54. With regard to the nature and seriousness of the infringement (Article 83(2)(a) AVG), the Litigation Chamber stresses that compliance with the principles set out in Article 5 AVG - in particular, the principles of transparency and lawfulness, as well as the principle of minimum data processing - is essential, since they are fundamental principles of data protection.   The Chamber therefore considers the defendant's breach of the principle of lawfulness laid down in Article 6 of the APC and the principle of transparency laid down in Articles 12 and 13 of the APC as a serious breach. In addition, there is an infringement of a provision (Article 8 of the AVG) aimed at offering special protection to young people.
55. Although the complainant argues that despite his earlier complaint submitted in 2016 to the then Commission for the Protection of Privacy and which related to the same survey, the defendant will conduct the survey again in 2018 and, according to the complainant, there is a repeat offence, the Disputes Chamber does not take the 2016 complaint into account when determining the administrative fine. First of all, no consequences were linked to the 2016 complaint by the Commission for the Protection of Privacy and at that time the AVG was not yet applicable. However, when determining the administrative fine, the Chamber of Disputes does take into account the fact that the defendant declares itself willing and has already made efforts to provide for a survey to be conducted in an anonymous form in the future, provided that the defendant takes the necessary measures to ensure its anonymity (as noted by the Chamber of Disputes above under 'd) Minimum data processing').    Moreover, when determining the amount of the fine, the Disputes Chamber takes into account the fact that this is an educational institution, not for profit.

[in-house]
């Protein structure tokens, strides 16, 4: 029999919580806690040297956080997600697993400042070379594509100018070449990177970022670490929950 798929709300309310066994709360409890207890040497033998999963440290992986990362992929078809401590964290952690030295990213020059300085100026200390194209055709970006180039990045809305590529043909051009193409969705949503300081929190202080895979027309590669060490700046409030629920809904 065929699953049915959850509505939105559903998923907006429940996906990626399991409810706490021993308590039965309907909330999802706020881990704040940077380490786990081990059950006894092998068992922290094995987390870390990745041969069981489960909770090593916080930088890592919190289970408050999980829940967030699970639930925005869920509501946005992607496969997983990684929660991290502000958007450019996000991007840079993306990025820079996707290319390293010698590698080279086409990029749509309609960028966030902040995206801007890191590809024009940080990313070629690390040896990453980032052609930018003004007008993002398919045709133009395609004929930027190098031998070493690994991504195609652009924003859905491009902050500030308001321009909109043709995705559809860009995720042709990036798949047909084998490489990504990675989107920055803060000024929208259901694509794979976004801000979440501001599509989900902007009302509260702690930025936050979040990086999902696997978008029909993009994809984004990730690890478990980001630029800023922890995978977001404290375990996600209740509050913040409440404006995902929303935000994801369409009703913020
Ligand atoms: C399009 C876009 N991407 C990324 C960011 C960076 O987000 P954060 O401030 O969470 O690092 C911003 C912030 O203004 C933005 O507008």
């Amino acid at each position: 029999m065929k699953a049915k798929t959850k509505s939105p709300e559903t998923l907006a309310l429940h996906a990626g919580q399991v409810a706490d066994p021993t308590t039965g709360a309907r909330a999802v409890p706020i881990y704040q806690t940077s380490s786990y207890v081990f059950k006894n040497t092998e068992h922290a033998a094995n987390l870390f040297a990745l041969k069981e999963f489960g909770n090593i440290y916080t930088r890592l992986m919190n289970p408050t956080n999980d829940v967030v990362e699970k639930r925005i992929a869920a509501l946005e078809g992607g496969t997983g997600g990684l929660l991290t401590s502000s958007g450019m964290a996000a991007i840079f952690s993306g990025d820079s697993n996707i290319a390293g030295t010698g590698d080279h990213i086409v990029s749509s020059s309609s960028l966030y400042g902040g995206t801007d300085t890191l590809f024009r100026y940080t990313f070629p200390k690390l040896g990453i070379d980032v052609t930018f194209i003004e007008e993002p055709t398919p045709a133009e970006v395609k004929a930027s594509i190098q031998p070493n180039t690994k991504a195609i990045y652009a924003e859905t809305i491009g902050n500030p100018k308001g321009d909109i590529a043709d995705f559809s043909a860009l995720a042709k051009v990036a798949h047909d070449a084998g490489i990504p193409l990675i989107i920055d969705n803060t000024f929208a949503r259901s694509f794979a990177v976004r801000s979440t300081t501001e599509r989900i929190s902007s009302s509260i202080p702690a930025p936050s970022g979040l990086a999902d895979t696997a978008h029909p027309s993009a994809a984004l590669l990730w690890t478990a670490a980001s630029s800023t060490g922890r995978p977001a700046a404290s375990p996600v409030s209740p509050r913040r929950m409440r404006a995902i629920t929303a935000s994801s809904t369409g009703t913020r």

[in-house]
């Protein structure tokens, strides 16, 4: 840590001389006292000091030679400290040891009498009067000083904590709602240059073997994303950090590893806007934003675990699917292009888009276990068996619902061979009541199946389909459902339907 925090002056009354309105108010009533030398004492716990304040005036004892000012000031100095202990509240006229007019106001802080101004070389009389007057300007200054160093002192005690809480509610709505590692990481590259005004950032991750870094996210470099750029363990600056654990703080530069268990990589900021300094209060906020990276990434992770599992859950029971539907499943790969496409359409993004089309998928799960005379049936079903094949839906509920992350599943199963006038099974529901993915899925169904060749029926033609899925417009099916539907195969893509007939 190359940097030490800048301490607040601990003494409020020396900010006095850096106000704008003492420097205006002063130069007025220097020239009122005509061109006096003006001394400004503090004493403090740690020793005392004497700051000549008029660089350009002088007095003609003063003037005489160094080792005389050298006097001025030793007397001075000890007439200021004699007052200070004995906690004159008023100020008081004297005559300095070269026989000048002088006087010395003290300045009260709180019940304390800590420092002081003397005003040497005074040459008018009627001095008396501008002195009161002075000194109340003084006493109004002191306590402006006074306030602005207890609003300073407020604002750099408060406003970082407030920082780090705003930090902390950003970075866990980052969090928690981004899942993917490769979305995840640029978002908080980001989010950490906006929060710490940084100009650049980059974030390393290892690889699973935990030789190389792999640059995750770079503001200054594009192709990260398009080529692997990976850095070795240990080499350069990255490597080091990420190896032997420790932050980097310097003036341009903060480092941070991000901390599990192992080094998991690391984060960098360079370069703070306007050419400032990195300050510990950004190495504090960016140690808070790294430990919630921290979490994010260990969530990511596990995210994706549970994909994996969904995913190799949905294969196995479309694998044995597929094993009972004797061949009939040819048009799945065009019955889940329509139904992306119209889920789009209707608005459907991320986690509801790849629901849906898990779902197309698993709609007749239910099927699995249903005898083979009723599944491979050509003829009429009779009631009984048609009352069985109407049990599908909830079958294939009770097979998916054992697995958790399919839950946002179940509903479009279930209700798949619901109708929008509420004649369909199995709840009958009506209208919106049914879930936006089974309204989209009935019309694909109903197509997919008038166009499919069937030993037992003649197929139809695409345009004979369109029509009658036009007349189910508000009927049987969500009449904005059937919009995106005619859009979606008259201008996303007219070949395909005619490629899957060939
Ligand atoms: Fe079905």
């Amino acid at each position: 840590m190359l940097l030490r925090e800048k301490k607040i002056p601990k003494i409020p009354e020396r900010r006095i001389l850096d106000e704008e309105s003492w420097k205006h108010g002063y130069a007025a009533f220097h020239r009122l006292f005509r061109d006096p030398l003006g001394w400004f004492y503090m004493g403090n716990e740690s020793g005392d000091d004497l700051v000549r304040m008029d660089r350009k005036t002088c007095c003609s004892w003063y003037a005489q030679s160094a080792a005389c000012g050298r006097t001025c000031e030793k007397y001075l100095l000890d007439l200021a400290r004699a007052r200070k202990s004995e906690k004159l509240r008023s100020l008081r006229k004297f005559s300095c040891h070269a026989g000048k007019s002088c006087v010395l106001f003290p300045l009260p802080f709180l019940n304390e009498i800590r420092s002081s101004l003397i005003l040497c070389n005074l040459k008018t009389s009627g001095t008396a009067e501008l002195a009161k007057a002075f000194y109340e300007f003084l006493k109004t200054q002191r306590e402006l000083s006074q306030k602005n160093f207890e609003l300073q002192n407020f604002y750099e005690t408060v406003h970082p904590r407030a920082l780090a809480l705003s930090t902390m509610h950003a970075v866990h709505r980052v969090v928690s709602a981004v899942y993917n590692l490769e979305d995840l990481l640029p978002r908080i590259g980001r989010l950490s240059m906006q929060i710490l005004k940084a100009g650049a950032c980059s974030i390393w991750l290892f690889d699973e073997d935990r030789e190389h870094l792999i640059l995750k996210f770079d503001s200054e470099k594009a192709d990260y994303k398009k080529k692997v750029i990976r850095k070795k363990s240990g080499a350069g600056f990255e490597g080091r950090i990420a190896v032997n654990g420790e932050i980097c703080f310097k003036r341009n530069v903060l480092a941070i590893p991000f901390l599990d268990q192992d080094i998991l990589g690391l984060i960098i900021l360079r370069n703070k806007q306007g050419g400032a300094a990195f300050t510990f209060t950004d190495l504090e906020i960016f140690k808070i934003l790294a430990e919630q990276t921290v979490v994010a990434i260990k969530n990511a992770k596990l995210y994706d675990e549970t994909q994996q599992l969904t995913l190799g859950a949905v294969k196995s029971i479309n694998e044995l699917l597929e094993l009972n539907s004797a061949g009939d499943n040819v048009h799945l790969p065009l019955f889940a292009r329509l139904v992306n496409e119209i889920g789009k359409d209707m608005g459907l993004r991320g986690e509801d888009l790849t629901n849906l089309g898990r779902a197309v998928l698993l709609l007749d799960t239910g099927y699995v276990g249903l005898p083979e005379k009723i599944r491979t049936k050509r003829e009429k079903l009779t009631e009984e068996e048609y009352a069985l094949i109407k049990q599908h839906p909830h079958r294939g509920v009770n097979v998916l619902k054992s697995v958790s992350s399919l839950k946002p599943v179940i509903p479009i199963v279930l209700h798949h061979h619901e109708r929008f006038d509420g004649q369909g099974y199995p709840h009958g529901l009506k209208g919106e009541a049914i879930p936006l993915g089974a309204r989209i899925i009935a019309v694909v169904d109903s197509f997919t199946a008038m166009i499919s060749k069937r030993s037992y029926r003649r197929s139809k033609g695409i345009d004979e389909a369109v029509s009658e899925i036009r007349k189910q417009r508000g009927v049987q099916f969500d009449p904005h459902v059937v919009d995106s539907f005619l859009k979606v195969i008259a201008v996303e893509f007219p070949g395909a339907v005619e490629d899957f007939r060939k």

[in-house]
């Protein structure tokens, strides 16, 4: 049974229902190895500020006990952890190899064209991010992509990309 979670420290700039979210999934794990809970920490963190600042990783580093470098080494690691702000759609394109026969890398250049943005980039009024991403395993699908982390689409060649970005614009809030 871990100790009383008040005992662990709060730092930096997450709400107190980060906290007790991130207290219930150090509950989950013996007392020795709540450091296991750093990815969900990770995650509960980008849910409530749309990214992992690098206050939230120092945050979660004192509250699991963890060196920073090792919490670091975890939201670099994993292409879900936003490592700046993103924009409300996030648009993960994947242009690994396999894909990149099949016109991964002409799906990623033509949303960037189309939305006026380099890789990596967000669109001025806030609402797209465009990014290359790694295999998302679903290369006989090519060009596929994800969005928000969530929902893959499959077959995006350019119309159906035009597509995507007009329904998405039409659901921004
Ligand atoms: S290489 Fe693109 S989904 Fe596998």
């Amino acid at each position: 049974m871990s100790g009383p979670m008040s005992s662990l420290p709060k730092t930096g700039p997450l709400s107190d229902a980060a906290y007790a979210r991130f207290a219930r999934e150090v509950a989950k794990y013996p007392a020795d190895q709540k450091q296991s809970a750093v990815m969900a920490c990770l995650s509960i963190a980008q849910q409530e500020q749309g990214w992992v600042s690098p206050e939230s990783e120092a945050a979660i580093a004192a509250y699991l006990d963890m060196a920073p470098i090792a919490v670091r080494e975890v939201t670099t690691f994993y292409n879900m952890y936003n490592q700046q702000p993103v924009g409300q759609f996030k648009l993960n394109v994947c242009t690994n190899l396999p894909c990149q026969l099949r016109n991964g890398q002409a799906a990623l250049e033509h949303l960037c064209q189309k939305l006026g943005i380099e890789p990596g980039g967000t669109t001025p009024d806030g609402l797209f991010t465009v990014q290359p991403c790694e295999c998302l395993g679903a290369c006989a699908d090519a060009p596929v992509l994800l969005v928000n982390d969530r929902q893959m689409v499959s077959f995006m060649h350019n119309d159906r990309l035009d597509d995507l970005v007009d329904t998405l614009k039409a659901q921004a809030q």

56.The totality of the elements set out above justifies an effective, proportionate and dissuasive sanction as referred to in Article 83 AVG, taking into account the assessment criteria laid down therein. The Disputes Chamber points out that the other criteria set out in Article 83.2. AVG in this case are not such as to lead to an administrative fine other than that established by the Disputes Chamber in the context of this decision.